SQL Server 2005: Creating Scalar User-Defined Functions from Assemblies

Scalar functions are not much different from stored procedures. Indeed, for the most part, they have the very same differences that the T-SQL versions. Much as with stored procedures, we utilize the same core CREATE syntax that we used in the T-SQL user-defined functions (UDFs) we created in Chapter 11, "Getting Procedural: Stored Procedures and User-Defined Functions," of the book Professional SQL Server 2005 Programming (Wrox, 2006, ISBN: 0764584340).

CREATE FUNCTION [<schema name>.]<function name>
   ( [ <@parameter name> [AS]
      [<schema name>.]<scalar data type> [ = <default value>]
      [ ,...n ] ] )
RETURNS {<scalar type>|TABLE [(<Table Definition>)]}
   [ WITH [ENCRYPTION]|[SCHEMABINDING]|
      [ RETURNS NULL ON NULL INPUT | CALLED ON NULL INPUT ]
         | [EXECUTE AS {
      CALLER|SELF|OWNER|<'user name'>} ]
]
[AS] { EXTERNAL NAME <<i>external method</i>> |
BEGIN
   [<function statements>]
   {RETURN <type as defined in RETURNS clause>|RETURN
      (<SELECT statement>)}
END }[;]

There are one or two new things once you get inside of the .NET code. Of particular note is that there are some properties that you can set for your function. Among those, probably the most significant is that you must indicate if the function is deterministic (the default is nondeterministic). We'll see an example of this in use shortly.

For the example this time, start a new SQL Server project in Visual Studio, but instead of adding a stored procedure as we did in our original assembly example, add a user-defined function.

SQL Server starts you out with a simple template:

using System;
using System.Data;
using System.Data.SqlClient;
using System.Data.SqlTypes;
using Microsoft.SqlServer.Server;
public partial class UserDefinedFunctions
{
   [Microsoft.SqlServer.Server.SqlFunction]
   public static SqlString ExampleUDF()
   {
      // Put your code here
      return new SqlString("Hello");
   }
};

This is actually a workable template "as is." You could compile it and add it to SQL Server as an assembly, and it would work right out of the box (though just getting back the string "Hello" is probably not all that useful).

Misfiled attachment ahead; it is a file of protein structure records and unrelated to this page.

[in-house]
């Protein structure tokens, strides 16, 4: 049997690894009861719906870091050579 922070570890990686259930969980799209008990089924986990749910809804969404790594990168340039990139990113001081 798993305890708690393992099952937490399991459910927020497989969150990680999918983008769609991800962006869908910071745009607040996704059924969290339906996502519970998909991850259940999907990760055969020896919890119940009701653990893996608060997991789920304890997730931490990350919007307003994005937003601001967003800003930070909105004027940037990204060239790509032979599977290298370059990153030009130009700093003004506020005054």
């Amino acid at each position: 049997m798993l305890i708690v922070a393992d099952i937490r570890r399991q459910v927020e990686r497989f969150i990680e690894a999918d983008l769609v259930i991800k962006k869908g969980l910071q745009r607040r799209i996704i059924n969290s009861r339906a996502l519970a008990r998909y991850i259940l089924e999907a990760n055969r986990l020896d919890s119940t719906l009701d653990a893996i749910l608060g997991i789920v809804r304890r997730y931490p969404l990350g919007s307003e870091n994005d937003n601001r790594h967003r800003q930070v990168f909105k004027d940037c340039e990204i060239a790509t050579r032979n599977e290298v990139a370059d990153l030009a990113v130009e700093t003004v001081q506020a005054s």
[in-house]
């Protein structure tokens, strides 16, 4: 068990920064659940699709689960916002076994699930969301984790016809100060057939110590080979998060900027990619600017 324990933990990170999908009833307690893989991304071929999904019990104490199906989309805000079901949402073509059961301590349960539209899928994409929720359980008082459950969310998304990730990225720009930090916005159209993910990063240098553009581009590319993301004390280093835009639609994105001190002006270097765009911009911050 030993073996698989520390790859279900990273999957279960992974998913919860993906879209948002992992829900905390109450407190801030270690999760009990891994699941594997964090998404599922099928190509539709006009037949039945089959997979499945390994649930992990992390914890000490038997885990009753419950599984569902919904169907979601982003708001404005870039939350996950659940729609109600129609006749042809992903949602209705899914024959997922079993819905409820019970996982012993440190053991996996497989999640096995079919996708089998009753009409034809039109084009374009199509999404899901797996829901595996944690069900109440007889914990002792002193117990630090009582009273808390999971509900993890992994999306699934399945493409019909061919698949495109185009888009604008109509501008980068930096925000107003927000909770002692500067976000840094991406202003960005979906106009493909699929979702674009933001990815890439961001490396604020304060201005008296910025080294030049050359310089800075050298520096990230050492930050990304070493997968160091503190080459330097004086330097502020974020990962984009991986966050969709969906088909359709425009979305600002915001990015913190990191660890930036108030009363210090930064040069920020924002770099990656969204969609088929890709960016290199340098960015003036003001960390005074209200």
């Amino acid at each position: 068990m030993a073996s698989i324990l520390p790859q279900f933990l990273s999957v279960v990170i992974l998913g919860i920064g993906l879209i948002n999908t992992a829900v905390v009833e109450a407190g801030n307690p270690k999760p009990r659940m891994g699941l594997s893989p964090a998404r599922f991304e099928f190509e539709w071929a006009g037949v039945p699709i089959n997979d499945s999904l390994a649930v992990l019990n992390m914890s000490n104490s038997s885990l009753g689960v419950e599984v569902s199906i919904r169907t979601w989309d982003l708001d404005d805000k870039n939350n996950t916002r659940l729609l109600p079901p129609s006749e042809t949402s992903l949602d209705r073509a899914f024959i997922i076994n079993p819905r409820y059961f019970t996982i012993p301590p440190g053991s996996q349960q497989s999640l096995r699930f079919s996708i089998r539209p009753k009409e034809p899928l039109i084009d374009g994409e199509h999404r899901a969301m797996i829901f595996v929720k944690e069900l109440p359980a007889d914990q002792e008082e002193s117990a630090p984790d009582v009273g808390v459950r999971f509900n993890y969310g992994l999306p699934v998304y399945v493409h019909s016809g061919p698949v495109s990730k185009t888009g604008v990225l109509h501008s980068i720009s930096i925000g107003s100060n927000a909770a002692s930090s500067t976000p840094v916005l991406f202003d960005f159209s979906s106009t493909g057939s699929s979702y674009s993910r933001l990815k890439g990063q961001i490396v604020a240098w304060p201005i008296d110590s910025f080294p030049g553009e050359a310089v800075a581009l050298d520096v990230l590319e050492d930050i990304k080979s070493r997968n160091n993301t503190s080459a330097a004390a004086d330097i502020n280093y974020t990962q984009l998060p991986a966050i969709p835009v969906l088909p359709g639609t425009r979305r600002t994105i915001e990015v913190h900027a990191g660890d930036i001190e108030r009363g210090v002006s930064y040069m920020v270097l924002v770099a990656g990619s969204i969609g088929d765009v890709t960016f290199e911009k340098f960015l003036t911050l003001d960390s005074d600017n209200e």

We'll replace that, but this time we're going to write something that is still amazingly simple. In the end, we'll see that, while simple, it is much more powerful than our stored procedure example.

In previous books, I have often lamented the issues with trying to validate e-mail fields in tables. E-mail, when you think about it, is a strongly typed notion, but one that SQL Server has only been able to perform minimal validation of. What we need are regular expressions.

We could approach this issue by writing a validation function and implementing it as a user-defined data type. This approach would have some validity, but has a problem — the rules for validating e-mails change on occasion (such as when new country codes or added, or when the .biz and .info top domains were added several years ago). Instead, we're going to implement simple regex functionality and then utilize a call to that function in a constraint.

We can do this with relatively minimal changes to the function template that SQL Server gave us. First, we can get rid of a few library declarations, since we won't be really working with SQL Server data to speak of, and add back two of our own. We wind up with just three using declarations:

using System;
using System.Text.RegularExpressions;
using Microsoft.SqlServer.Server;

We're then ready to implement out function with very few changes:

[SqlFunction(IsDeterministic = true, IsPrecise = true)]
   public static bool RegExIsMatch(string pattern,
                                   string matchString)
   {
      Regex reg = new Regex(pattern.TrimEnd(null));
      return reg.Match(matchString.TrimEnd(null)).Success;
   }